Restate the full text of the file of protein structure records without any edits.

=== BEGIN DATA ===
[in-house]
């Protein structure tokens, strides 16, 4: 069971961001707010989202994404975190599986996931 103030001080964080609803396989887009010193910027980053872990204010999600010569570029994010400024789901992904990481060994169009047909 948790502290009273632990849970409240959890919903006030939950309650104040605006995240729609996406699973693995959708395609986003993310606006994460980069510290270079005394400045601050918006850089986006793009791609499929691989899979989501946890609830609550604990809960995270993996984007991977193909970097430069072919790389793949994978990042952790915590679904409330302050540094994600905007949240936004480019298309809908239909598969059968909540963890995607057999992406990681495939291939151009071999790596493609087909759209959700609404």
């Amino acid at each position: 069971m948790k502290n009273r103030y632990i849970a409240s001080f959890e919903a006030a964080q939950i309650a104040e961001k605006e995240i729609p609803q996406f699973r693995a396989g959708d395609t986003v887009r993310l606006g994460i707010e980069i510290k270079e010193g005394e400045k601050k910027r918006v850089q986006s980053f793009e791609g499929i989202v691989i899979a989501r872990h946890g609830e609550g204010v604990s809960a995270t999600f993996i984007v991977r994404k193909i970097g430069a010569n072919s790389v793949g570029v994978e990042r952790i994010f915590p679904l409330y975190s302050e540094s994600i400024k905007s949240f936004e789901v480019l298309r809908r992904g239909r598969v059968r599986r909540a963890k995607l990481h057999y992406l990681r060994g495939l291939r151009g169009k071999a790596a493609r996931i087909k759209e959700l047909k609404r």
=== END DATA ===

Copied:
[in-house]
């Protein structure tokens, strides 16, 4: 069971961001707010989202994404975190599986996931 103030001080964080609803396989887009010193910027980053872990204010999600010569570029994010400024789901992904990481060994169009047909 948790502290009273632990849970409240959890919903006030939950309650104040605006995240729609996406699973693995959708395609986003993310606006994460980069510290270079005394400045601050918006850089986006793009791609499929691989899979989501946890609830609550604990809960995270993996984007991977193909970097430069072919790389793949994978990042952790915590679904409330302050540094994600905007949240936004480019298309809908239909598969059968909540963890995607057999992406990681495939291939151009071999790596493609087909759209959700609404």
């Amino acid at each position: 069971m948790k502290n009273r103030y632990i849970a409240s001080f959890e919903a006030a964080q939950i309650a104040e961001k605006e995240i729609p609803q996406f699973r693995a396989g959708d395609t986003v887009r993310l606006g994460i707010e980069i510290k270079e010193g005394e400045k601050k910027r918006v850089q986006s980053f793009e791609g499929i989202v691989i899979a989501r872990h946890g609830e609550g204010v604990s809960a995270t999600f993996i984007v991977r994404k193909i970097g430069a010569n072919s790389v793949g570029v994978e990042r952790i994010f915590p679904l409330y975190s302050e540094s994600i400024k905007s949240f936004e789901v480019l298309r809908r992904g239909r598969v059968r599986r909540a963890k995607l990481h057999y992406l990681r060994g495939l291939r151009g169009k071999a790596a493609r996931i087909k759209e959700l047909k609404r």